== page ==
Walmart Blames Tax Increases for Poor Sales
(NEW YORK) -- Walmart is having the worst start to a sales month in seven years and top executives are blaming new payroll taxes for having a bad impact on their business, according to internal memos leaked to Bloomberg news. They say higher taxes, mean less money for shoppers to spend.
Walmart shares fell $1.52, or 2.1 percent, to $69.30 on Friday. According to the Wall Street Journal, the retail giant's stock slid by as much as 3.8 percent after Bloomberg reported Friday afternoon that Walmart's vice president of finance and logistics, Jerry Murray, said this month's sales have been a "total disaster."
“In case you haven’t seen a sales report these days, February [month-to-date] sales are a total disaster,” Murray wrote in an email to other Walmart executives. “The worst start to a month I have seen in my ~7 years with the company.”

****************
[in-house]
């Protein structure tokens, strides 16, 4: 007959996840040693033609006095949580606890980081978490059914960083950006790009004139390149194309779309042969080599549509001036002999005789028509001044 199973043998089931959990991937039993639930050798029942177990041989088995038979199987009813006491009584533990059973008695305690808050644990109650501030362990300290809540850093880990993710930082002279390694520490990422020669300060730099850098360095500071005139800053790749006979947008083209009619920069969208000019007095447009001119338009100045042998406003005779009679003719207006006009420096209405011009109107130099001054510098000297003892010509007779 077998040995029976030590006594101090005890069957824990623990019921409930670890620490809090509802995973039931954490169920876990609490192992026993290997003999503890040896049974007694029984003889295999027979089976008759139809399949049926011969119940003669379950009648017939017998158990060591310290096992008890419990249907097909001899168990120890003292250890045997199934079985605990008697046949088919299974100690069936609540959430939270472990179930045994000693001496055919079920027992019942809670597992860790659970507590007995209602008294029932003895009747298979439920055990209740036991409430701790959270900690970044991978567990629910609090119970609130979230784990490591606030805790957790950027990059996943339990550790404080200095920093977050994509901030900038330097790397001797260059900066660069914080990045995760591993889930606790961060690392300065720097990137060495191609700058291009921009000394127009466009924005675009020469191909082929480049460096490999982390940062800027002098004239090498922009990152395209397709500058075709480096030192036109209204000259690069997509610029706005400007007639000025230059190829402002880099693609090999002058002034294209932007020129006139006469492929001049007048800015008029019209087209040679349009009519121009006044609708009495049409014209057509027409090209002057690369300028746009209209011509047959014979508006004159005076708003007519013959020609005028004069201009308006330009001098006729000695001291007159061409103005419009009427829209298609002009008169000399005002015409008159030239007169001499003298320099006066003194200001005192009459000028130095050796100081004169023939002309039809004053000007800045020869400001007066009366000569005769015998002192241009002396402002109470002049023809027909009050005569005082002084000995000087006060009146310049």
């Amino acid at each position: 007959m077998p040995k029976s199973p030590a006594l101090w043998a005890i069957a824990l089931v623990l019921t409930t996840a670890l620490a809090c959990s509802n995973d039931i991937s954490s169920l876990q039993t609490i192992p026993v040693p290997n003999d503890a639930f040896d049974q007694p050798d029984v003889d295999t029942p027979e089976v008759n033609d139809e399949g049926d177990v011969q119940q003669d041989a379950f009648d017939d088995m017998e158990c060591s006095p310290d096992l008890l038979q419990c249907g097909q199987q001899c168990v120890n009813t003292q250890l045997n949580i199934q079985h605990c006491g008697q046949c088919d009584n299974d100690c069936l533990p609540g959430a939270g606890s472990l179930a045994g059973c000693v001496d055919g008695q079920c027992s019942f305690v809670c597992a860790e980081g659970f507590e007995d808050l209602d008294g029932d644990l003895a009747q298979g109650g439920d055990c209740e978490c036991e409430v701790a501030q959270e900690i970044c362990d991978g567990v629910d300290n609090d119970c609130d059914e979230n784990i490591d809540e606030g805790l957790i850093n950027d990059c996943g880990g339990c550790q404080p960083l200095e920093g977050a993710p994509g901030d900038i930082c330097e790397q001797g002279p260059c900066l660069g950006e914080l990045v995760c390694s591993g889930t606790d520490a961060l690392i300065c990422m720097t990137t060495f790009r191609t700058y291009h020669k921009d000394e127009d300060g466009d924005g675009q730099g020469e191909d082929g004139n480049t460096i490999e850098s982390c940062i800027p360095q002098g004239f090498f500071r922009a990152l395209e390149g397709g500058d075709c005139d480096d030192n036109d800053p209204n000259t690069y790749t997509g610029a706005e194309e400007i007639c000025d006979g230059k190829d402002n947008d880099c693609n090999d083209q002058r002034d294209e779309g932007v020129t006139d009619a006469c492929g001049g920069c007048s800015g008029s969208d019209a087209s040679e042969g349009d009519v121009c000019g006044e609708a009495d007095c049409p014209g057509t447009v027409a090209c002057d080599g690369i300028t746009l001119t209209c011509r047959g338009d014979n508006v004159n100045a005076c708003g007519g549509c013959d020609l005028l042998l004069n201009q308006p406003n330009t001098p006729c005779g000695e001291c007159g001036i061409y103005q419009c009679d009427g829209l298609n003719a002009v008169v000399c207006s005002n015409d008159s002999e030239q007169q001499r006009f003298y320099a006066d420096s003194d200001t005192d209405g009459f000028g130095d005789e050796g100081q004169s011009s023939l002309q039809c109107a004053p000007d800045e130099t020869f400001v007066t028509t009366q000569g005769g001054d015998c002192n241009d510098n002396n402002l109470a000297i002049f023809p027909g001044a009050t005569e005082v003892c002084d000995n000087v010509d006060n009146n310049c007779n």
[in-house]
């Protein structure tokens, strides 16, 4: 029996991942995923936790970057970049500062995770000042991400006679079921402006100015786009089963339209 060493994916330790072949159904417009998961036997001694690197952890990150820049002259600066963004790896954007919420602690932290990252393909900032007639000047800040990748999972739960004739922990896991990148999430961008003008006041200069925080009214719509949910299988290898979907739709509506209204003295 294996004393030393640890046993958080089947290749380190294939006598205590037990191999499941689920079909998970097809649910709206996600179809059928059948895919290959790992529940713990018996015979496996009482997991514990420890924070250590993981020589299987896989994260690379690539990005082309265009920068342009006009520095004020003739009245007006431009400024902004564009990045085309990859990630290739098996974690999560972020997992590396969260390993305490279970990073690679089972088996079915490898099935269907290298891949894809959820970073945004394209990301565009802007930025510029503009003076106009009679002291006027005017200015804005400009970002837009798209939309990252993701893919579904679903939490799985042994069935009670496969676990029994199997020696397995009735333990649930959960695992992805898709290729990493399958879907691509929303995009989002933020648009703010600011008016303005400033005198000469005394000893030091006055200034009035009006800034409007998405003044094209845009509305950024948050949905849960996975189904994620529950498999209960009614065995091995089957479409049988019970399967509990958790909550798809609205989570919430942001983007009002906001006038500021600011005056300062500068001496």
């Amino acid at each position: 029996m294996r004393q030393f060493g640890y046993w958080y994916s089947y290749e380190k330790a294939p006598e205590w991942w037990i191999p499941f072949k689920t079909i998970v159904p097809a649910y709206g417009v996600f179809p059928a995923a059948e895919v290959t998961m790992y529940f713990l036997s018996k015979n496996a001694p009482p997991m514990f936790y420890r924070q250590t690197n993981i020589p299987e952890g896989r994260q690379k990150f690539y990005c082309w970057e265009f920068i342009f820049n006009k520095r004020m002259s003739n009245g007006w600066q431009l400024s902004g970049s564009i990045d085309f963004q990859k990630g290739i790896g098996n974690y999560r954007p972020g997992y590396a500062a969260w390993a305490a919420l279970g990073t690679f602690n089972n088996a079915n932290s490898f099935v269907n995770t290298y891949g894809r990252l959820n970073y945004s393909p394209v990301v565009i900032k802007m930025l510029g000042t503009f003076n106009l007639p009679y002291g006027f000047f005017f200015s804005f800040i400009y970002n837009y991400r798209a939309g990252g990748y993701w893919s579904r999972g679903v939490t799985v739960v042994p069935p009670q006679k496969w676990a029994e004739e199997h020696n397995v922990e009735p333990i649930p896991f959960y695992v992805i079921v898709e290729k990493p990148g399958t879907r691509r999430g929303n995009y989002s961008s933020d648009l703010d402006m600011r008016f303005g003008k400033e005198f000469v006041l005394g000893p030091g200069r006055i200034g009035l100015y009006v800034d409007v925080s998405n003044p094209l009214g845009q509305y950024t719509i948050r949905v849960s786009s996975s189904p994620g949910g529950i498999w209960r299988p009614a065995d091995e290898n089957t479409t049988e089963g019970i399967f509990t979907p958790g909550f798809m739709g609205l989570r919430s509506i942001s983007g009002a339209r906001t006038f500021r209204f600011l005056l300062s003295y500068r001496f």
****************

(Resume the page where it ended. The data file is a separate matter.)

Many economists have been warning that new tax increases -- specifically the payroll tax -- will hurt growth by taking away spending money from consumers. This tax has the biggest effect on lower income consumers.
Bill Martin of Shoppertrak, a firm that counts retail traffic, agrees that may be true, and that people "may be trying to find their willingness to go out and spend." Still, he adds that Jerry Murray may be over-reacting.
"You know there's no panic even if we are soft by a percentage point or two," Martin says.
According to the Walmart emails, delayed tax refunds leaving shoppers with less cash in February could also be blamed for the poor sales. But Shoppertrak expects pre-Easter spending to pick-up that will continue to help grow the economy.
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